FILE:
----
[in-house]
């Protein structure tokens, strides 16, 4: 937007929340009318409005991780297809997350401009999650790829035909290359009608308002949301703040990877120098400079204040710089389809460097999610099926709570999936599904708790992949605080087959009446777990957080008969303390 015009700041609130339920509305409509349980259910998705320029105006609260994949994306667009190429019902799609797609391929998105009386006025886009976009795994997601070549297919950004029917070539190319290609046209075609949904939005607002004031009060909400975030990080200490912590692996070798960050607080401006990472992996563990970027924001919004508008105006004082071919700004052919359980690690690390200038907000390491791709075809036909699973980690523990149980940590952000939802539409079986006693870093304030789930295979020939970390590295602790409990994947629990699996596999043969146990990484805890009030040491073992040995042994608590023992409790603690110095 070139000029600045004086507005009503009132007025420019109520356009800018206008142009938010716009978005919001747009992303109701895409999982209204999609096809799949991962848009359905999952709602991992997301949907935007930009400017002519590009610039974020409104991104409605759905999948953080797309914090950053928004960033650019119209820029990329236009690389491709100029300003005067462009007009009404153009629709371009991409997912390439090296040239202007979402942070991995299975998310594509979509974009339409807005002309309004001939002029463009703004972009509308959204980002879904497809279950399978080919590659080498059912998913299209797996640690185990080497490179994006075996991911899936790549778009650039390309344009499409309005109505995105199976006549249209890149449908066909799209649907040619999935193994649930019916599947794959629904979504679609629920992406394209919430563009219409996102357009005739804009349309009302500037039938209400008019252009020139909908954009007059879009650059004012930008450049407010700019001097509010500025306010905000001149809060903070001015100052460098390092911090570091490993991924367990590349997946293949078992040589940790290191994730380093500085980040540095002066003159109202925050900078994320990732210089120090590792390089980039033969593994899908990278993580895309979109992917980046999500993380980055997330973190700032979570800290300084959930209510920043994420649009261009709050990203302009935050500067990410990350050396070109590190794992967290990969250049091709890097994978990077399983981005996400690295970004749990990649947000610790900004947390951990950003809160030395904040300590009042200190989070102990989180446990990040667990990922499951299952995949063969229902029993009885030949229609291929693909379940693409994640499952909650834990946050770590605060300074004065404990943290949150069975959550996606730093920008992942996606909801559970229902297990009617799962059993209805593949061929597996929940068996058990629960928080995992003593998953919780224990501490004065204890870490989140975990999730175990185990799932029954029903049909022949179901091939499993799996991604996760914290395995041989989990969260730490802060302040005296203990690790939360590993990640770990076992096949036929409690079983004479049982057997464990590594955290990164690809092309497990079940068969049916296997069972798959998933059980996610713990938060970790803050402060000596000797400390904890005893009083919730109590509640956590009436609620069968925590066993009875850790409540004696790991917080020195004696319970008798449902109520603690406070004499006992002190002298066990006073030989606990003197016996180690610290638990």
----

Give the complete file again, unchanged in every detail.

[in-house]
């Protein structure tokens, strides 16, 4: 937007929340009318409005991780297809997350401009999650790829035909290359009608308002949301703040990877120098400079204040710089389809460097999610099926709570999936599904708790992949605080087959009446777990957080008969303390 015009700041609130339920509305409509349980259910998705320029105006609260994949994306667009190429019902799609797609391929998105009386006025886009976009795994997601070549297919950004029917070539190319290609046209075609949904939005607002004031009060909400975030990080200490912590692996070798960050607080401006990472992996563990970027924001919004508008105006004082071919700004052919359980690690690390200038907000390491791709075809036909699973980690523990149980940590952000939802539409079986006693870093304030789930295979020939970390590295602790409990994947629990699996596999043969146990990484805890009030040491073992040995042994608590023992409790603690110095 070139000029600045004086507005009503009132007025420019109520356009800018206008142009938010716009978005919001747009992303109701895409999982209204999609096809799949991962848009359905999952709602991992997301949907935007930009400017002519590009610039974020409104991104409605759905999948953080797309914090950053928004960033650019119209820029990329236009690389491709100029300003005067462009007009009404153009629709371009991409997912390439090296040239202007979402942070991995299975998310594509979509974009339409807005002309309004001939002029463009703004972009509308959204980002879904497809279950399978080919590659080498059912998913299209797996640690185990080497490179994006075996991911899936790549778009650039390309344009499409309005109505995105199976006549249209890149449908066909799209649907040619999935193994649930019916599947794959629904979504679609629920992406394209919430563009219409996102357009005739804009349309009302500037039938209400008019252009020139909908954009007059879009650059004012930008450049407010700019001097509010500025306010905000001149809060903070001015100052460098390092911090570091490993991924367990590349997946293949078992040589940790290191994730380093500085980040540095002066003159109202925050900078994320990732210089120090590792390089980039033969593994899908990278993580895309979109992917980046999500993380980055997330973190700032979570800290300084959930209510920043994420649009261009709050990203302009935050500067990410990350050396070109590190794992967290990969250049091709890097994978990077399983981005996400690295970004749990990649947000610790900004947390951990950003809160030395904040300590009042200190989070102990989180446990990040667990990922499951299952995949063969229902029993009885030949229609291929693909379940693409994640499952909650834990946050770590605060300074004065404990943290949150069975959550996606730093920008992942996606909801559970229902297990009617799962059993209805593949061929597996929940068996058990629960928080995992003593998953919780224990501490004065204890870490989140975990999730175990185990799932029954029903049909022949179901091939499993799996991604996760914290395995041989989990969260730490802060302040005296203990690790939360590993990640770990076992096949036929409690079983004479049982057997464990590594955290990164690809092309497990079940068969049916296997069972798959998933059980996610713990938060970790803050402060000596000797400390904890005893009083919730109590509640956590009436609620069968925590066993009875850790409540004696790991917080020195004696319970008798449902109520603690406070004499006992002190002298066990006073030989606990003197016996180690610290638990």